Random (but not really)

Wednesday, December 25, 2019

The Books of 2019: LGBTQ Fantasy

Fantasy, LGBT (Boinking)

Now, onto LGBTQ fantasy, much of which I found utterly delightful and charming.

 

I discovered Angel Martinez mostly by accident. I picked up her Offbeat Crimes series because I love supernatural police procedural mysteries. I’ll he honest, the title of the first one, Lime Gelatin and Other Monsters, made me hesitant because it was so ridiculous and the covers were really not my thing. But the story was a delight, and I eagerly read the rest of the series—even the book with time travel (which I despise).

My favorite books in the series were Feral Dust Bunnies (8/10), Jackalopes and Woofen-Poofs (8/10), and All the World’s an Undead Stage (8/10), because my favorite character of the whole series is Officer Alex Wolf, who was changed into a human and then adopted by human parents.

He. Is. So. ADORABLE.

And his mom is WONDERFUL.

“Are you all right, sweetheart?” Mom stopped on her way past his room with a new book in hand.

“I can’t remember how to human,” Wolf said with a frustrated snarl.

“Oh? You’re still using your words. That’s good. What part of humaning is causing the problem?”

I really recommend you read the entire series.

Family Matters (8/10) is the second book in the Brandywine Investigations series, and although both are good, I liked Family Matters just a tiny bit better. Open for Business is the first book, and it opens with Hades being served divorce papers by Persephone and coming down to earth to give her the space she has requested.

In case you never read any mythology or folktales, gods are randy creatures and that is quite clear in this series. After all, the first story in Family Matters is the story of Dionysus falling in love. (If you don’t know Dionysus, there is no help for you. You must immediately go read Edith Hamilton’s Mythology.)

Uncommonly Tidy Poltergeists (8/10) is a fun novella about a secret lottery winner and ghosts that seemingly follow him from home to home around the world.

Also, he’s described like this:

Power-save introvert, that’s what Luka called him. He was “on” when he had to be, turned “off” the moment people left him in peace, and occasionally suffered shorts and power outages during which he couldn’t interact successfully with people at all.

Pick any one of these and you should be in for a fun read.


 

Charlie Adhara’s Big Bad Wolf series is not your typical werewolf story. Werewolves are still hidden from society at large, but the government helps to keep them hidden.

The public could never know about werewolves, though. That was one of the few things the BSI and the Trust agreed on. The panic, the prejudice, the senseless violence that would surely come if the truth was revealed.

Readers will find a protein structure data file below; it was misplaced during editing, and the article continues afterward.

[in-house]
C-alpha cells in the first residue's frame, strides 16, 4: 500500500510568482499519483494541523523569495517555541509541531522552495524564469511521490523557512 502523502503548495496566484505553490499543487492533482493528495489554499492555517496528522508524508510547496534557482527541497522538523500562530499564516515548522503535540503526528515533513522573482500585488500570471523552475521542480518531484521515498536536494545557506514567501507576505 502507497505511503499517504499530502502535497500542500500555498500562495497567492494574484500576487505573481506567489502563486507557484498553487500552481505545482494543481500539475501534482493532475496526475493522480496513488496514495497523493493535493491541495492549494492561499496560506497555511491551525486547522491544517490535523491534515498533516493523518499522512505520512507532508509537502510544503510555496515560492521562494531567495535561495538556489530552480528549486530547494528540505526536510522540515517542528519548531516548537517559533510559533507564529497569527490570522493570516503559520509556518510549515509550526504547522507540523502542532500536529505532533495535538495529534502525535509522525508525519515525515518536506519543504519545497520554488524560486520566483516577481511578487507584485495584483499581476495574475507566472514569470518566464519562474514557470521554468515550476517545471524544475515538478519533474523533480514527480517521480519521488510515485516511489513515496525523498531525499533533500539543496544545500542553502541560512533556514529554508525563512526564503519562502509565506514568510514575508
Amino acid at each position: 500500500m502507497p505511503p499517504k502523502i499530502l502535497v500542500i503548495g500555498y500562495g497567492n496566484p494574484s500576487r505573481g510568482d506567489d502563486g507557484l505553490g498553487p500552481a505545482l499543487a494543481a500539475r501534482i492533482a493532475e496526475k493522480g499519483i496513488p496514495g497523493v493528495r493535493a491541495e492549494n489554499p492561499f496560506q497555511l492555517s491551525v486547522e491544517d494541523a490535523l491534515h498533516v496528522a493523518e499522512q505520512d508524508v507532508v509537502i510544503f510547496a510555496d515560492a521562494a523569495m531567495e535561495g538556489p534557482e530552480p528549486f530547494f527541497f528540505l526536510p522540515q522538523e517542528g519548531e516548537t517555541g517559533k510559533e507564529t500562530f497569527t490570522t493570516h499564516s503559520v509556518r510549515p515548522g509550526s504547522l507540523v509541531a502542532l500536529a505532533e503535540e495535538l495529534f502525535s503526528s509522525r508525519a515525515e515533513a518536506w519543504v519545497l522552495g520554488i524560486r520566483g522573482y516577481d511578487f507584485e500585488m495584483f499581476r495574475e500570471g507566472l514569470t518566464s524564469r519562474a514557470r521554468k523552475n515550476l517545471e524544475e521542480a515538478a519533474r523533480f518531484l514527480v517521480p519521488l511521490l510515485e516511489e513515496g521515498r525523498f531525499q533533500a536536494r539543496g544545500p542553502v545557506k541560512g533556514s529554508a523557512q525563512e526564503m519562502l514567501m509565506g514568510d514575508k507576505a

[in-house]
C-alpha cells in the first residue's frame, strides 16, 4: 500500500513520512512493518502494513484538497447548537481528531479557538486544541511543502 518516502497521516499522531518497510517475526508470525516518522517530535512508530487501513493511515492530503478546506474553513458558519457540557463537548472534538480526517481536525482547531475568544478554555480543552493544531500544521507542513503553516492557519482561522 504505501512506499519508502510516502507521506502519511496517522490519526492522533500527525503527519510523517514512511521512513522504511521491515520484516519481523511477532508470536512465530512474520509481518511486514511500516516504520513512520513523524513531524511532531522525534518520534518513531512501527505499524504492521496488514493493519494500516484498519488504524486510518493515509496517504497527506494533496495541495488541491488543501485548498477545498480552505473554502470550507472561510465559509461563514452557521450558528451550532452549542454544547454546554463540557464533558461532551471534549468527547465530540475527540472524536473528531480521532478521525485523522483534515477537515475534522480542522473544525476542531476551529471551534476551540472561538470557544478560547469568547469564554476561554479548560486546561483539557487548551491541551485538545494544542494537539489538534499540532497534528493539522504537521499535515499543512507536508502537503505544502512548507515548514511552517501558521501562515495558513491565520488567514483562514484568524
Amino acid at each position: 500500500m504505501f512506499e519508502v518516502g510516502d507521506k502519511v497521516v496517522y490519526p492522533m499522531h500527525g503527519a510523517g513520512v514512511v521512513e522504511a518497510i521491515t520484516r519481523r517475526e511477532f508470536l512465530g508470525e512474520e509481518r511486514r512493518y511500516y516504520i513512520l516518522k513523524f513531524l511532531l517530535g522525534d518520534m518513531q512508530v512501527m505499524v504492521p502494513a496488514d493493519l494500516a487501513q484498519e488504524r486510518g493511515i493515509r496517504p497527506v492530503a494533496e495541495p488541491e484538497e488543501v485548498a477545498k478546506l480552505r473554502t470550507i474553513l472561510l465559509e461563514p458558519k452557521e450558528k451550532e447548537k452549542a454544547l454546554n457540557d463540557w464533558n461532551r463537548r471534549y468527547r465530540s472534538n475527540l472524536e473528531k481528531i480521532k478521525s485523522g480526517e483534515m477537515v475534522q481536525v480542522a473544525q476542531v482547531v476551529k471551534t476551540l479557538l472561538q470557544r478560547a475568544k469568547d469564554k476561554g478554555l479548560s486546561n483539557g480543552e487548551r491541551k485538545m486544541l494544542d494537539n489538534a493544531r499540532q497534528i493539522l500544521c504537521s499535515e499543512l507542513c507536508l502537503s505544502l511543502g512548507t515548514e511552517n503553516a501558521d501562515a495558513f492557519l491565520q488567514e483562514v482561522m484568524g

That’s a sadly true thing.

The first story is The Wolf at the Door (8/10) and shares how Cooper Dayton, who had been attacked and injured by the joined the BSI to help police the supernatural world.

The Wolf at Bay (8/10), Thrown to the Wolves (8/10). In addition to policing and trying to work out if they can have a relationship, the two also have to deal with their families and the expectations that come from their families.

 


 

Last year I read a lot of K.J. Charles M/M supernatural fantasies and loved them all, but only finally this year got around to reading The Secret Casebook of Simon Feximal (8/10), which is an anthology of stories about a mage and the journalist who becomes his lover. And the stories are set in England between 1894 and 1914 and is somewhat the prequel to the Spectred Isle. These are truly short stories, and might give you an idea as to whether you might enjoy her other stories.

 


 

I came across Nicole Kimberling reading Charmed and Dangerous: Ten Tales of Gay Paranormal Romance and Urban Fantasy and decided I wanted to read more of her writing. Grilled Cheese and Goblins (8/10) is the story of Keith Curry, who is a supernatural food inspector.

Actually, that’s pretty much all I had to tell Tania and she wanted to read the book. What I love about these stories is that upon further thought, you know that if there were supernatural creatures secretly living in the world, there would totally have to be health inspectors who policed their businesses and looked into food poisonings and other issues.

I will warn you that despite how light the series title is, the details of how Keith discovered the existence of the supernatural is more than a little gruesome.

 


 

Marriage, Love and a Baby Carriage by C.S. Poe (8.5/10) is a M/M, fated mates, penguin shifter romance, with a surprise baby.

And it lives up to that description.

Just read it.

The Books of 2019

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